Madera Technology Partners – Is Cable Video A Commodity Business?

Madera Technology Partners – Is Cable Video A Commodity Business?

“In a commodity business, it’s very hard to be smarter than your dumbest competitor.” – Warren Buffett

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Psychology of fear

The current facility-based video (cable and satellite) market enjoys 30% EBITDA margins which we believe will quickly move toward commodity margins of 5% as substitute products with better technology from over-the-top (OTT) players force a price war. We believe this disruption presents a very attractive risk/reward opportunity for shorts within this space.

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Is Facility (Cable And Satellite) Video A Commodity Business?

A commodity is a good that is generally interchangeable with another of the same type. All cable TV vendors offer a selection of hundreds of high definition video channels including broadcast, DVR functionality, commercial breaks, premium channels, and a program grid for around $80 per month for the TV portion of the bundle. If we scrubbed the label off the remote and on-screen guide, we think the average consumer would be hard pressed to identify DirecTV from Comcast from Charter.

Then Why Are EBITDA Margins So High?

Cable's physical infrastructure evolved such that most are regional monopolies. Some areas have limited competition from telco or with overbuild from smaller vendors. Extremely limited competition provided cable the luxury of near monopoly margins as firms consolidated and economies of scale developed.

Wait A Minute; Satellite Is A Competitor To Cable

True, satellite is a competitor, but the cost structure of satellite requires high upfront initial investment in equipment and marketing. These upfront costs are then recouped over the next 20 months as customers tend to be in two (2) year service contracts. Satellite cannot undercut cable on price, meaning all players enjoy relatively high EBITDA margins.

Recently Some "Dumb" Competitors Entered The Market

In this instance, “dumb” is merely shorthand for competitors with orthogonal businesses to selling video and are thus making decisions with vastly different motivations. AT&T is using its streaming video service DirecTV Now (DTVN) primarily to defend market share in wireless from low price leader T-Mobile. Google’s YouTube TV (YTTV) is a way for YouTube to win television ad dollars. AT&T and Google have different motivations than traditional vendors and are using video to grow other businesses.

Even More "Dumb" Competitors Are Eyeing The Video Market

Facebook, Apple, and Amazon are slowly entering the video market but currently lack truly competitive products to current facility offerings. The pay TV market is not their core market, so they would assuredly use video to further other businesses. Facebook wants TV ad dollars, Apple wants to preserve iPhone margins and potentially find another growth market, and Amazon wants to feed its dominant ecommerce operation. Amazon should be particularly terrifying to video as we cannot think of another industry that was better off for incumbent firms with legacy technology after Amazon entered the market. In each case, customers are better off and existing providers get displaced. 30% EBTIDA margins look extremely attractive for Amazon to disrupt. These ulterior motives are detrimental to incumbent cable margins.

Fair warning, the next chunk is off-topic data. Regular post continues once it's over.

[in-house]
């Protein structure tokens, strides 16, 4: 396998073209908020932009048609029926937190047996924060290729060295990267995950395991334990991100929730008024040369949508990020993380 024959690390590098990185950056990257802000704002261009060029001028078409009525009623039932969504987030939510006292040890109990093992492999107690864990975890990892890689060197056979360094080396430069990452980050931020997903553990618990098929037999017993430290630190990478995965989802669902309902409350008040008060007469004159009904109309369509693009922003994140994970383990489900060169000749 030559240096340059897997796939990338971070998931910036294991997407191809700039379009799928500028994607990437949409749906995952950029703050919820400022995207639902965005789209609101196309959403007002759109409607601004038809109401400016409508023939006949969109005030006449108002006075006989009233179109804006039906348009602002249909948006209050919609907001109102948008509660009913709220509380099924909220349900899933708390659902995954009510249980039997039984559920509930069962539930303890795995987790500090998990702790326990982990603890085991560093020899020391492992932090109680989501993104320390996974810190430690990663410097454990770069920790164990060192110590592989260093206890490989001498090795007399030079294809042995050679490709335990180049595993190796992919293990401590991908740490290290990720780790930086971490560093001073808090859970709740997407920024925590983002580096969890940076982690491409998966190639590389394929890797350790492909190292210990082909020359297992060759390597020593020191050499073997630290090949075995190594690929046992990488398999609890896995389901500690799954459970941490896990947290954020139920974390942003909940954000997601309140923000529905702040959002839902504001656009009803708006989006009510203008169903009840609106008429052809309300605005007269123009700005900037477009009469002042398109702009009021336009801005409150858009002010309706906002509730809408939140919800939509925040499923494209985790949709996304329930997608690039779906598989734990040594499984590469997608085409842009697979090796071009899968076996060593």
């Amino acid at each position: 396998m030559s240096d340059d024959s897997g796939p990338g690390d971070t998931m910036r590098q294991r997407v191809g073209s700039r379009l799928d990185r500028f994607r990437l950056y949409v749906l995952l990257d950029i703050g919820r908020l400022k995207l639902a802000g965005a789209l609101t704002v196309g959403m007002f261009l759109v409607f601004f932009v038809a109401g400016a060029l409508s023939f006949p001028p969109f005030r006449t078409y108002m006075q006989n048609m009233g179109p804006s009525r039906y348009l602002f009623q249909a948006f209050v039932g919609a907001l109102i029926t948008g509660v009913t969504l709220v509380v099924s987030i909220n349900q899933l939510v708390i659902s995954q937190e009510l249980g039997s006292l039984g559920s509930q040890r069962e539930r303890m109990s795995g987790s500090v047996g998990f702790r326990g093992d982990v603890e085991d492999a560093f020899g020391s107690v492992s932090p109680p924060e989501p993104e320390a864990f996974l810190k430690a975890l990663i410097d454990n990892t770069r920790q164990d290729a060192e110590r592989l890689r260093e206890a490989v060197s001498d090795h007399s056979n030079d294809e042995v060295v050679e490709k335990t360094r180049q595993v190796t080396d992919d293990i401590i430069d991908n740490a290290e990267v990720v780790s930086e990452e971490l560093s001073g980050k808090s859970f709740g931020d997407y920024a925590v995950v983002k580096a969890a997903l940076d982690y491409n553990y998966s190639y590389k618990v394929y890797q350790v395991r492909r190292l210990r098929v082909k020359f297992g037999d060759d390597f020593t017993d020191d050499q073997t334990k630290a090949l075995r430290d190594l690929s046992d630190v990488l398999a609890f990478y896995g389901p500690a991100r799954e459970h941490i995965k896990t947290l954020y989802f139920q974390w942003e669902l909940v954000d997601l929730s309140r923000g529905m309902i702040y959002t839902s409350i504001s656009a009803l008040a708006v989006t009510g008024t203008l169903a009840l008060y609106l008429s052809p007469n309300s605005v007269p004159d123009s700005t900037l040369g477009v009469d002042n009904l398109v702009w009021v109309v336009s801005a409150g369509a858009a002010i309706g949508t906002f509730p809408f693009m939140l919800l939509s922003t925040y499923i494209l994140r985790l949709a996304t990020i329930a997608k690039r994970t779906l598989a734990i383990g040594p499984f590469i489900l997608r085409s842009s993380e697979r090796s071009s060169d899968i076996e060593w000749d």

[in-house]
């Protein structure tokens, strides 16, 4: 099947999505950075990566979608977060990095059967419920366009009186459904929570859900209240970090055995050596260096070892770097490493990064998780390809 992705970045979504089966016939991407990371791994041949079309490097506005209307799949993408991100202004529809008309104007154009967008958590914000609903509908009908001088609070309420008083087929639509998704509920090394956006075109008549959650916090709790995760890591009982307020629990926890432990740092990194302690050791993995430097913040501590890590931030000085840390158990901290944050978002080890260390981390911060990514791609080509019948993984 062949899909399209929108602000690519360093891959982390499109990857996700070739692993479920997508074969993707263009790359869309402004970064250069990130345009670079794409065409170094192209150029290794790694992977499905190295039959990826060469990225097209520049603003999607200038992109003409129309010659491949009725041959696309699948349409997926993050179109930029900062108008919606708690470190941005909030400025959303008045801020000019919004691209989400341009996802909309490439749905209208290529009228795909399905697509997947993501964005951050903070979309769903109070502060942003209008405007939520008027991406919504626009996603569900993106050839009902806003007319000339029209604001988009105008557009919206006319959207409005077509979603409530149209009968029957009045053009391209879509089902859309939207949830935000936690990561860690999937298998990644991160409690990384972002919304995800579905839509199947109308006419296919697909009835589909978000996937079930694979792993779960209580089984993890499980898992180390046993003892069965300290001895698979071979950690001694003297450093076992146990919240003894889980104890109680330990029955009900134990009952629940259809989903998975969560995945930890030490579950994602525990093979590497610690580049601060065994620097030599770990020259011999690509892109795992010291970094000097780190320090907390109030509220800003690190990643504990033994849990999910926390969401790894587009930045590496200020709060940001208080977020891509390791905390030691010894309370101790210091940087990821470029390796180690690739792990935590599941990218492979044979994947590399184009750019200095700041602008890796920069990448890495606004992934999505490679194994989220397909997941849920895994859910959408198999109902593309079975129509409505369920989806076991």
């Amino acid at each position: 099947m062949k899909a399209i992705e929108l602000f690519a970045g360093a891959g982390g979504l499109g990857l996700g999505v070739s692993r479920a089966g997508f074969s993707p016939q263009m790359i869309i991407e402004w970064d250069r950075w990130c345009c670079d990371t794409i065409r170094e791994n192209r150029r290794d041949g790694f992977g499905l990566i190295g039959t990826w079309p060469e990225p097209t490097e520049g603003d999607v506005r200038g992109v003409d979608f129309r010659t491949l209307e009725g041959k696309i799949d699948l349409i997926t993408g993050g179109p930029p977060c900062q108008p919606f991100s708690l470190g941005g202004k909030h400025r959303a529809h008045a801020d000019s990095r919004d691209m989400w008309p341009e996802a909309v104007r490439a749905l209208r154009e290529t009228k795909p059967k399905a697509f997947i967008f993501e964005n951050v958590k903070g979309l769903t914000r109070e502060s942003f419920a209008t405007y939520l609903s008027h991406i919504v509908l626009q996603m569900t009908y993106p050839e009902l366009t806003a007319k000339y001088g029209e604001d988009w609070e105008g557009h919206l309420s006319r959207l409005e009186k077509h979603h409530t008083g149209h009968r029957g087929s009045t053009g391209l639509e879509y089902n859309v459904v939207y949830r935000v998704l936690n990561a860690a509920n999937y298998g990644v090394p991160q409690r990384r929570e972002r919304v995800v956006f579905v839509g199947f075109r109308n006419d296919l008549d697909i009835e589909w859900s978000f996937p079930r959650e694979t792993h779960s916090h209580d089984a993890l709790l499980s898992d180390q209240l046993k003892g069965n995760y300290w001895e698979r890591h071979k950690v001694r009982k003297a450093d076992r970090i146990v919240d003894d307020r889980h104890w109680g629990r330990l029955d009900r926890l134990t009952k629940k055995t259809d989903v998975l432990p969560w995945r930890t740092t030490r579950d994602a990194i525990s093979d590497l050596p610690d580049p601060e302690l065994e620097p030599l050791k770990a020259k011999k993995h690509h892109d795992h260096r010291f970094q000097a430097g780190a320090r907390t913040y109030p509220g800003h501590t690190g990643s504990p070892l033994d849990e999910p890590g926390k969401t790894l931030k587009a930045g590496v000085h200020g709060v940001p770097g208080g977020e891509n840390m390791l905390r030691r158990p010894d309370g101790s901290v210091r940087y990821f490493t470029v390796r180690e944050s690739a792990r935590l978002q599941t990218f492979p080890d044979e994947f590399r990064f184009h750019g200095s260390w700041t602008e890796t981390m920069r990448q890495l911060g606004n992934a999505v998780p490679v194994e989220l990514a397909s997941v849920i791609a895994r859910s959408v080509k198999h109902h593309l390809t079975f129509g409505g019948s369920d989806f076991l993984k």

Commodity Businesses Have 5% EBITDA Margins

Mature commodity markets such as automotive (Ford, GM), grocery (Kroger, Walmart), and distribution (Tech Data, Avnet) have EBITDA margins of around 5%, which is well below the current 30% margins for cable/satellite. The OTT video providers are spending material marketing dollars to drive awareness and market share. The superior combination of easy on and off, low price, and mobility will allow OTT to take share and pressure prices industry-wide, resulting in margin compression for incumbent firms. Why do you think Comcast and Charter have been so reluctant to offer OTT products outside their footprints? Probably because they do not wish to create a commodity market until they are dragged kicking and screaming into one.

The Risk/Reward Of Shorting Incumbent Video Providers Appears Very Favorable

Cable stocks such as CHTR and CMCSA have appreciated over the last few years as a result of consolidation, multiple expansion, and lack of competition. With stocks priced for perfection and significant institutional sponsorship, we believe the risk/reward is very much skewed to the downside as fierce video competition drives down margins and the industry overall shrinks. We are observing many signs of increasing competitive pressure using our proprietary JSTARS big data tools, and we think base case downside is (50)% with potential for (100)% if we see pronounced acceleration in consumer behavior.

Thank you and please reach out with any questions,



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